I once wrote that I didn't want to ever see things differently. I wanted the poetry I had written to always mean what it meant at that time to me. And yet, in the same paragraph, I claimed to be letting things go and understanding that my current view of love was a working definition. But I wasn't really letting things go, and I wasn't willing to let my definition of love be molded. The truth is, I was terrified to let things go. And oddly enough, part of the reason I was afraid of letting it go was because I really, truly, deeply dislike when my feelings are invalidated. Even in this case, when it meant damaging my heart deeper and deeper because I stubbornly thought I had to be committed and keep clinging to something that wasn't really there and hadn't been for a long time, if ever, I couldn't bear the thought of my words, my poetry being invalidated and meaning nothing.
My poems are like horcruxes, the darkest of dark magic in the Harry Potter world, where I've placed pieces of my heart, thinking that it's safe, but I find out later that when the feeling behind my poetry finds itself invalidated, it not only destroys the poem, but it destroys that part of my heart that hid there. It's a gamble to spread myself so thin and create all these horcruxes. Shakespeare liked the idea of immortalizing himself (and others) in his poetry. He said that his lines were eternal. I kind of wonder if he ever experienced something where the woman/man (who knows?) he wrote sonnet 18 for turned out to not be as lovely and temperate as he thought. And if he did, what did he do with that poem afterward? Would he even have wanted it published?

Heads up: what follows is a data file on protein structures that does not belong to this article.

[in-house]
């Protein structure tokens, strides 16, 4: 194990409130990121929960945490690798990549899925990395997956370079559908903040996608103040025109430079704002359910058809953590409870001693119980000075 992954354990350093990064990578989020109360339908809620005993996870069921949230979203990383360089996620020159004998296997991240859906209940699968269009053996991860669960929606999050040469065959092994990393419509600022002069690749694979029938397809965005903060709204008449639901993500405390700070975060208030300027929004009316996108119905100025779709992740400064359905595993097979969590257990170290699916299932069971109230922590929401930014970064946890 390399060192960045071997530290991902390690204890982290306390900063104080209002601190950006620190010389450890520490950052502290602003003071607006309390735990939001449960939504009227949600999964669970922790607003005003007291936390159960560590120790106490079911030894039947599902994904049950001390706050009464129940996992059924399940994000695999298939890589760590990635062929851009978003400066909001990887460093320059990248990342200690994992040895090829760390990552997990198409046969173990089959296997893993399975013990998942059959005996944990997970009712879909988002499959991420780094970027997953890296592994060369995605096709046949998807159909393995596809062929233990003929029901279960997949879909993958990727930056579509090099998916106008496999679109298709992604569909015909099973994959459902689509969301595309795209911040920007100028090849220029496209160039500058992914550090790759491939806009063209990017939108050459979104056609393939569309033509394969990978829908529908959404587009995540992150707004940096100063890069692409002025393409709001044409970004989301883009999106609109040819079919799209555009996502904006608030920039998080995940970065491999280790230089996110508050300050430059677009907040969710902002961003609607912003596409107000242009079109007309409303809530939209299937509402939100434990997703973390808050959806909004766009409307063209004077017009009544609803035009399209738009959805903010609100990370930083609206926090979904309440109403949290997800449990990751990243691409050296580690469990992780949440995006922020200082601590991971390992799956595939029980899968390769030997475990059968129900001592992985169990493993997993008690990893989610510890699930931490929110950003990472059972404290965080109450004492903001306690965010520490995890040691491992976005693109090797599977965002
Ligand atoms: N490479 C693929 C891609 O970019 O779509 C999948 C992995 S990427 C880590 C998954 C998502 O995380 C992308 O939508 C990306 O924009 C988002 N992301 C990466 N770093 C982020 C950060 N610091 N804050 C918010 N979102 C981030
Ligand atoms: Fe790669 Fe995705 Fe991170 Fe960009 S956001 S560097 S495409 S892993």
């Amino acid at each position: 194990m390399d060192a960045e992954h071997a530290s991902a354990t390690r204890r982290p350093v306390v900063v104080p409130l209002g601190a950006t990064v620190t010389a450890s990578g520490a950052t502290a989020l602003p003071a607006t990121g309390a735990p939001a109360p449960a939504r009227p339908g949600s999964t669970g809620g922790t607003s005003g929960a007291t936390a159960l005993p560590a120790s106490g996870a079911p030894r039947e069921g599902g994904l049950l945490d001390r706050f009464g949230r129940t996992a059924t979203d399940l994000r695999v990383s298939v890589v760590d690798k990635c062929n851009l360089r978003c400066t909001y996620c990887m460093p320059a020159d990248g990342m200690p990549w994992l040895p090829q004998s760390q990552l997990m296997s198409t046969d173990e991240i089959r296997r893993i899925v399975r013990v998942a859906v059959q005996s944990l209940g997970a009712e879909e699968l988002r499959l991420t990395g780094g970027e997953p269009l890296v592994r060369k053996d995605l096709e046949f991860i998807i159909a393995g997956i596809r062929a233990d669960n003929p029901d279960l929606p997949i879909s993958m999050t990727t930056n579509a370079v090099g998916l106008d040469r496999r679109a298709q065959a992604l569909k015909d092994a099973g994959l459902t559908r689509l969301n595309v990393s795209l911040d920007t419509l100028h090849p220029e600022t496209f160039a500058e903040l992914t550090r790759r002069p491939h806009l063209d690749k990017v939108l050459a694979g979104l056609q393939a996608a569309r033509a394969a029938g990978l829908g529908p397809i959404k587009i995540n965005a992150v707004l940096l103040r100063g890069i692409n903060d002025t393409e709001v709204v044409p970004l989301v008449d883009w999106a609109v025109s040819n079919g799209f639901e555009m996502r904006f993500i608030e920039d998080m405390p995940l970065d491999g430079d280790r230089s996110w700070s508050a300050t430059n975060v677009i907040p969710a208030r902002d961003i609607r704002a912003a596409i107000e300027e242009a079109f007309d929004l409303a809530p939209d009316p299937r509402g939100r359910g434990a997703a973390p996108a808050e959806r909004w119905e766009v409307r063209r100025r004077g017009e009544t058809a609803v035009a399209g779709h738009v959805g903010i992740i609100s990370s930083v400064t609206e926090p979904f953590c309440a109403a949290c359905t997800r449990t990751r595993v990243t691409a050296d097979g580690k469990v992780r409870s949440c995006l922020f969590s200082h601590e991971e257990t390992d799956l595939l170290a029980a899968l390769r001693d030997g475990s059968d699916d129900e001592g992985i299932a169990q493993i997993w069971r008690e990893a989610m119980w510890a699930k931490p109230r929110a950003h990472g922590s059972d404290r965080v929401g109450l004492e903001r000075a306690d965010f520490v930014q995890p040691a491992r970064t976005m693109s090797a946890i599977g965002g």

In the aftermath, though, I find my poetry still belonging to me. The feelings are still mine to hold. Just because I don't feel the same way now doesn't mean that those feelings were invalid. That's the beauty of literature, isn't it? Literature lives on, takes on a new shape, and means one thing to one person and another thing to someone else. And mine is no exception. So just as I originally thought, my heart is safe hidden between the lines.
And as it turns out, I really do have a working definition of love. Having a working definition of love means that as I grow closer to the Lord, I will learn how to love others more and more as Christ would have me do. And that's a Good thing, with a capital G. I regret that I wasn't able to love better in the past. But I realize that I was where I was, and just because I'm not still where I was does not mean that the way I felt then is invalid. That's why my horcruxes haven't been destroyed. The nature of [good] literature is that it lives on, even if the original muse is gone. In Sonnet 18, Shakespeare thought about comparing his beloved to a summer's day, but he realized that summer fades. But his eternal lines, well, they're eternal.
Likewise, my eternal lines continue to morph as my definition of love is refined over time. So when I think of poems like "Lavendar Petals" or "Grounded," I now feel the freedom in knowing that these poems can live on and mean something different, as my viewpoint changes. Because that's good literature, right? And that's Good to know for life. My definition of love is being refined, praise God! And as my definition of love deepens, the poetry I write is becoming deeper, and the poetry I wrote yesterday changes shape to mean something even more to me than it meant before. Maybe that's why I love poetry so much--my feelings can never be invalidated in my poetry, so long as I remember that my definition of love is a working definition and that seeing things differently is actually a good thing. No, it's more than a good thing, it's a Good thing.